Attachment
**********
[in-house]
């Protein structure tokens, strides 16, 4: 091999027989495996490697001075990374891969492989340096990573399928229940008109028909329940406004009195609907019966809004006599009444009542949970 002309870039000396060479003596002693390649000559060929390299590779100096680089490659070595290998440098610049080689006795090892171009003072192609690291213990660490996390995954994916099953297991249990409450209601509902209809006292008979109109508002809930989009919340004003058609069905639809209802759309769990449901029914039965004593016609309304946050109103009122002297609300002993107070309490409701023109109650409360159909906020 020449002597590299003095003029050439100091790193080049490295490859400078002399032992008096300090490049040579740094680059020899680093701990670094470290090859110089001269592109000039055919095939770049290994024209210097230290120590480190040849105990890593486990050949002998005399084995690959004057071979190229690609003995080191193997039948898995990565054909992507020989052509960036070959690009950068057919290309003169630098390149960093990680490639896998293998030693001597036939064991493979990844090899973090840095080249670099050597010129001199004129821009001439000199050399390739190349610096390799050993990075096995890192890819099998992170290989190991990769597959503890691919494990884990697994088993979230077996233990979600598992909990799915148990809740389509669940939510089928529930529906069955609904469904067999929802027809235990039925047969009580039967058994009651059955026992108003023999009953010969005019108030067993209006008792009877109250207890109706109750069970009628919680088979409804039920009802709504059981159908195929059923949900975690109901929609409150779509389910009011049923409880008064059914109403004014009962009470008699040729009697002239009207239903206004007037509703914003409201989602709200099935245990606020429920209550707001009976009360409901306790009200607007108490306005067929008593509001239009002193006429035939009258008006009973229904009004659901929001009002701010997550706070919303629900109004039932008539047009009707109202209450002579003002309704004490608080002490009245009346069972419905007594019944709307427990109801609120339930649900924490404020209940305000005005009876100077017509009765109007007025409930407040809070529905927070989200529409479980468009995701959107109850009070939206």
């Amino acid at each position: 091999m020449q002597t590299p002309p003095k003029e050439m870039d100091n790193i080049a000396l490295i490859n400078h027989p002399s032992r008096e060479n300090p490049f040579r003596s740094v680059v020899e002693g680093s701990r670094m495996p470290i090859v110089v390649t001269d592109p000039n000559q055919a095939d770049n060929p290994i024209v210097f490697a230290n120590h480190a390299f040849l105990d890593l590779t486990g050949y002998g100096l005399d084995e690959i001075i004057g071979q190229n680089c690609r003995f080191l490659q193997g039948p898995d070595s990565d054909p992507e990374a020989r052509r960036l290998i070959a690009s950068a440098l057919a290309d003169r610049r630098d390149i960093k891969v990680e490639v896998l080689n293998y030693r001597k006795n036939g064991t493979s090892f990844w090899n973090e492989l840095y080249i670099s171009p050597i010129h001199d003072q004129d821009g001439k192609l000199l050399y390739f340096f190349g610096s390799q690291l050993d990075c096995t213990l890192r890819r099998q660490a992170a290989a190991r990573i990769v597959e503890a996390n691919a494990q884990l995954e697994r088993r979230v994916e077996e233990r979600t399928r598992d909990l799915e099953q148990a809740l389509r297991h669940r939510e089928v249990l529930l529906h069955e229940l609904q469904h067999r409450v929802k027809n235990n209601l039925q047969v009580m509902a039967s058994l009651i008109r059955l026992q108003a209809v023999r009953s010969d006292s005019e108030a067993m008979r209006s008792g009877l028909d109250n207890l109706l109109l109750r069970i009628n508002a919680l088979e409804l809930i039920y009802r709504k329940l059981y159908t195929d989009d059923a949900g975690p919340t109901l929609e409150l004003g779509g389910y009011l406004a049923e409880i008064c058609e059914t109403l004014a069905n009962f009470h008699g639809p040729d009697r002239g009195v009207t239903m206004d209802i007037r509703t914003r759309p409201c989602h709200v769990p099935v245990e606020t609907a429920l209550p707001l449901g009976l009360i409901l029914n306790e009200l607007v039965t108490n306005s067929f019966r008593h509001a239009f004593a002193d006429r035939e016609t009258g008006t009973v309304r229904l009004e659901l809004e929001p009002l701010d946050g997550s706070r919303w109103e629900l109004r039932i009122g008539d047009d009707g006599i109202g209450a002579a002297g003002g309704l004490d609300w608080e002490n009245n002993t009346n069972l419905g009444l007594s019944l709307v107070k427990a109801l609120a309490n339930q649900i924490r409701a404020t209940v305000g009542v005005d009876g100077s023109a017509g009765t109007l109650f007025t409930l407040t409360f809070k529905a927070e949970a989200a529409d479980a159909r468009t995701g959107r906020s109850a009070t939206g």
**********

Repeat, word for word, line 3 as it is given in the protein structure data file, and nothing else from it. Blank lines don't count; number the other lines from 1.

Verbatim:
């Amino acid at each position: 091999m020449q002597t590299p002309p003095k003029e050439m870039d100091n790193i080049a000396l490295i490859n400078h027989p002399s032992r008096e060479n300090p490049f040579r003596s740094v680059v020899e002693g680093s701990r670094m495996p470290i090859v110089v390649t001269d592109p000039n000559q055919a095939d770049n060929p290994i024209v210097f490697a230290n120590h480190a390299f040849l105990d890593l590779t486990g050949y002998g100096l005399d084995e690959i001075i004057g071979q190229n680089c690609r003995f080191l490659q193997g039948p898995d070595s990565d054909p992507e990374a020989r052509r960036l290998i070959a690009s950068a440098l057919a290309d003169r610049r630098d390149i960093k891969v990680e490639v896998l080689n293998y030693r001597k006795n036939g064991t493979s090892f990844w090899n973090e492989l840095y080249i670099s171009p050597i010129h001199d003072q004129d821009g001439k192609l000199l050399y390739f340096f190349g610096s390799q690291l050993d990075c096995t213990l890192r890819r099998q660490a992170a290989a190991r990573i990769v597959e503890a996390n691919a494990q884990l995954e697994r088993r979230v994916e077996e233990r979600t399928r598992d909990l799915e099953q148990a809740l389509r297991h669940r939510e089928v249990l529930l529906h069955e229940l609904q469904h067999r409450v929802k027809n235990n209601l039925q047969v009580m509902a039967s058994l009651i008109r059955l026992q108003a209809v023999r009953s010969d006292s005019e108030a067993m008979r209006s008792g009877l028909d109250n207890l109706l109109l109750r069970i009628n508002a919680l088979e409804l809930i039920y009802r709504k329940l059981y159908t195929d989009d059923a949900g975690p919340t109901l929609e409150l004003g779509g389910y009011l406004a049923e409880i008064c058609e059914t109403l004014a069905n009962f009470h008699g639809p040729d009697r002239g009195v009207t239903m206004d209802i007037r509703t914003r759309p409201c989602h709200v769990p099935v245990e606020t609907a429920l209550p707001l449901g009976l009360i409901l029914n306790e009200l607007v039965t108490n306005s067929f019966r008593h509001a239009f004593a002193d006429r035939e016609t009258g008006t009973v309304r229904l009004e659901l809004e929001p009002l701010d946050g997550s706070r919303w109103e629900l109004r039932i009122g008539d047009d009707g006599i109202g209450a002579a002297g003002g309704l004490d609300w608080e002490n009245n002993t009346n069972l419905g009444l007594s019944l709307v107070k427990a109801l609120a309490n339930q649900i924490r409701a404020t209940v305000g009542v005005d009876g100077s023109a017509g009765t109007l109650f007025t409930l407040t409360f809070k529905a927070e949970a989200a529409d479980a159909r468009t995701g959107r906020s109850a009070t939206g």